Faculty colloquium VIII: Jan Slaby
The faculty colloquia aim to cover the broad scope of Erasmus School of Philosophy (ESPhil), in analytic and continental philosophy as well as the history of philosophy. Speakers are free in their choice of the subject-matter of their talks, but are requested to present a talk accessible to all philosophers, students notably included.
About the speaker
Prof. dr. Jan Slaby is professor of philosophy at Free University Berlin, Germany.
His research areas are philosophy of mind, especially emotion and affect, agency, self-consciousness and personhood in general. Areas of expertise include philosophical anthropology, phenomenology, social and political philosophy, philosophy of science and science studies (especially concerning psychology, psychiatry and neuroscience).
About the lecture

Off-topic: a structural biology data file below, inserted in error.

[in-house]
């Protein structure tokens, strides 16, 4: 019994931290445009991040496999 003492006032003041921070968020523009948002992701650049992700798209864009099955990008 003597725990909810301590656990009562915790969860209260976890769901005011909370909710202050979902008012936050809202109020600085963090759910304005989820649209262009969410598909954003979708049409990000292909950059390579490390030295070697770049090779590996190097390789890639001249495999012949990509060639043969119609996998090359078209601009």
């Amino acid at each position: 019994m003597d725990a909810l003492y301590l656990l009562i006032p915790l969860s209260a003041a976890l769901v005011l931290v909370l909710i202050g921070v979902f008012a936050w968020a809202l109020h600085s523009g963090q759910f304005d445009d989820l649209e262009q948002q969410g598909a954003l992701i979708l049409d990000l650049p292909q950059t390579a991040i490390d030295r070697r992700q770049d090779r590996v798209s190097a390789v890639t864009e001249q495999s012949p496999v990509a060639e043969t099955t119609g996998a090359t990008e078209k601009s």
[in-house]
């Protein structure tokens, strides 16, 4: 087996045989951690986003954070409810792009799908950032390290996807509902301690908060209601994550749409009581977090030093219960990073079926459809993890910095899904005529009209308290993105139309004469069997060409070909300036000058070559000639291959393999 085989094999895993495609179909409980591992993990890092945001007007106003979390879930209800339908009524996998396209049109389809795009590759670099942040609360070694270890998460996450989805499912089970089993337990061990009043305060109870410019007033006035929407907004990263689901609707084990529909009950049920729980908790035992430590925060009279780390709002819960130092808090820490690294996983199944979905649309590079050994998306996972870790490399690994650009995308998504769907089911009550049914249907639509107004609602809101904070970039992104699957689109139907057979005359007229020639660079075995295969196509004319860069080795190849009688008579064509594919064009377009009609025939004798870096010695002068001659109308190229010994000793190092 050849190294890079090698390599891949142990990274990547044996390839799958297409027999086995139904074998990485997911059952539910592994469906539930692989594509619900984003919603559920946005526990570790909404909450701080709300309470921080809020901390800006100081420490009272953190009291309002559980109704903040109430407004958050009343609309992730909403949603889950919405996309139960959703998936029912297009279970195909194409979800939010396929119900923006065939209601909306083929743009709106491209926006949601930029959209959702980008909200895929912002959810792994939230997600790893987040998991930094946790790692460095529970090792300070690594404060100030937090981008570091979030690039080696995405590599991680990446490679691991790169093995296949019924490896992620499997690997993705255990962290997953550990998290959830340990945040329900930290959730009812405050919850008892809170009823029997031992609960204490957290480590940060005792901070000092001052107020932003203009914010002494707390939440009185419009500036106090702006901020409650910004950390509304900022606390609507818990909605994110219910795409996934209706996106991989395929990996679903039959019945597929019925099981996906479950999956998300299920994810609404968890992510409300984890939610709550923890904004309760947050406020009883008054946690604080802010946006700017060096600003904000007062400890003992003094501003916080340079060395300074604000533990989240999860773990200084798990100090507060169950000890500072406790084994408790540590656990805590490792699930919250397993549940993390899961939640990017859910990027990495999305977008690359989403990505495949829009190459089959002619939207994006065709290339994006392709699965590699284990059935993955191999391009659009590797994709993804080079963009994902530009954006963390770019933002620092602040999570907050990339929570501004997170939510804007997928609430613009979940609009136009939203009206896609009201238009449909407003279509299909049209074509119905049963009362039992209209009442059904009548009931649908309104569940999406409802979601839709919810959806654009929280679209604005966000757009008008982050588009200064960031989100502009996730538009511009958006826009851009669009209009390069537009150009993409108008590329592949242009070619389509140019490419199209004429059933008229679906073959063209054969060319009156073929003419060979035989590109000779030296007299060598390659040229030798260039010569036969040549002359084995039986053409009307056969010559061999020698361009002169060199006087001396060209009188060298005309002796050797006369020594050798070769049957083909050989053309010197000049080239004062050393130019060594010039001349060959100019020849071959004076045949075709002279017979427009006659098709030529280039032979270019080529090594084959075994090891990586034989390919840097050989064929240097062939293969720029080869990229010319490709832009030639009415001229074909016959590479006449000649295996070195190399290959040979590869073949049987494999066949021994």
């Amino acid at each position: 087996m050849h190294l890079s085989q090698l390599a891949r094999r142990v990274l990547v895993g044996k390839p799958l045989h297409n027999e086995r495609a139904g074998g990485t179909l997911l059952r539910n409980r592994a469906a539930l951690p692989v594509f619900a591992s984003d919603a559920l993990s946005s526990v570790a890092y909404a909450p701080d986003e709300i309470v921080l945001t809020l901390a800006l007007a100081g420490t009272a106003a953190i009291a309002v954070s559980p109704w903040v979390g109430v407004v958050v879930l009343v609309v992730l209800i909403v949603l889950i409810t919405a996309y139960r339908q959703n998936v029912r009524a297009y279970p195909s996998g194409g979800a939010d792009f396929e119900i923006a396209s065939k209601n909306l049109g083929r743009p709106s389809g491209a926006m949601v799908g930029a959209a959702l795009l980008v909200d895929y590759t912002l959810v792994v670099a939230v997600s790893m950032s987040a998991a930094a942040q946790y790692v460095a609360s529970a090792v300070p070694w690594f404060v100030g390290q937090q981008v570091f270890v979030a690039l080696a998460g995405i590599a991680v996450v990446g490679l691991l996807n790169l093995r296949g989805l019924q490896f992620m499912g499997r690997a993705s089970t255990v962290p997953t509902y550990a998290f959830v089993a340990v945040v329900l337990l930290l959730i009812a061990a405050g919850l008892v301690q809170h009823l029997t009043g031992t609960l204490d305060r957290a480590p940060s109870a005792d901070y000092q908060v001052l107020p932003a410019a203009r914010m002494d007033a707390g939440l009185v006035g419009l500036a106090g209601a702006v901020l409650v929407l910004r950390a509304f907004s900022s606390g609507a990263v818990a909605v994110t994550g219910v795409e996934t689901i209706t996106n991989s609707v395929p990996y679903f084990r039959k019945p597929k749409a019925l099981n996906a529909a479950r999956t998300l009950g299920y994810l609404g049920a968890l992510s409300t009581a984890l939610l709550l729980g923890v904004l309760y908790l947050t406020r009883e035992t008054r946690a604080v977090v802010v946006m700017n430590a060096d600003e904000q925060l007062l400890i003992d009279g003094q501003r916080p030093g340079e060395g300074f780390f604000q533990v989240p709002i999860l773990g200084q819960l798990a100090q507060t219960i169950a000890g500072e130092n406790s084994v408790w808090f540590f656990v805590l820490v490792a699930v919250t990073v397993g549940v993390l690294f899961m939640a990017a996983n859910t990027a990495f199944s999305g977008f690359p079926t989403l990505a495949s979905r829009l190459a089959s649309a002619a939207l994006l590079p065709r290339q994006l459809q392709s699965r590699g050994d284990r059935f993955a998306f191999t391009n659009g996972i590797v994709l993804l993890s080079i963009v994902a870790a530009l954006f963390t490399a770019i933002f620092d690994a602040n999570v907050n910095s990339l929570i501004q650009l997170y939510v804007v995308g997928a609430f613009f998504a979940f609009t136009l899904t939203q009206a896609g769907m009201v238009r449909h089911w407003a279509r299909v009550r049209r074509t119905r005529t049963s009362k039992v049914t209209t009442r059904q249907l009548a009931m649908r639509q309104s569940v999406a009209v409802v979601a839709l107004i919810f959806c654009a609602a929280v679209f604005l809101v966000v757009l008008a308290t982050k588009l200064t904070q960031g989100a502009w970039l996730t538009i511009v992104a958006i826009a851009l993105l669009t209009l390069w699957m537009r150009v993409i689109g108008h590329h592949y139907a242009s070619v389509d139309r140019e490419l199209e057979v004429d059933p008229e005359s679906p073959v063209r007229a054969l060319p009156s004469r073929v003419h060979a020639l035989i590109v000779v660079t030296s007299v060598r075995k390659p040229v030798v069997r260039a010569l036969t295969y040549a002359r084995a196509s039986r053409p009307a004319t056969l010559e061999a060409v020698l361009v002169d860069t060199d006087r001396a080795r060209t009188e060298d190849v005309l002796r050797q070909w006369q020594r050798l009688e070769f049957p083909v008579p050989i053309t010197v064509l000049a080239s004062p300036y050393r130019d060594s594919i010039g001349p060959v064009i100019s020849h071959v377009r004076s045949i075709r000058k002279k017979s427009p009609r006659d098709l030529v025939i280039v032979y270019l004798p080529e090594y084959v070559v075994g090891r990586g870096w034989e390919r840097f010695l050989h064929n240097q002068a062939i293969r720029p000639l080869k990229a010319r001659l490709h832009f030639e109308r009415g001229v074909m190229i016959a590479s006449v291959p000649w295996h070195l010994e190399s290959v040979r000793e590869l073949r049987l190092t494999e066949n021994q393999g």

I explore two central segments of the meaning of “political affect”. In the first part of the talk, I discuss the ontological proximity between affect and the political by drawing on Spinoza, who sketches a vision of a radically democratic polity in which individuals realize their potential by forming affective alliances that jointly strive for insights into what enables or hinders their thriving. However, such affects of allegiance present only one possible way to flesh out the philosophical meaning of political affect. In the second part, I explore some of the ways in which affective phenomena get mobilized and regimented in order to support and sustain political rule. Taken together, both parts present key elements of what I call a critical theory of affect that is adequate to present-day conditions.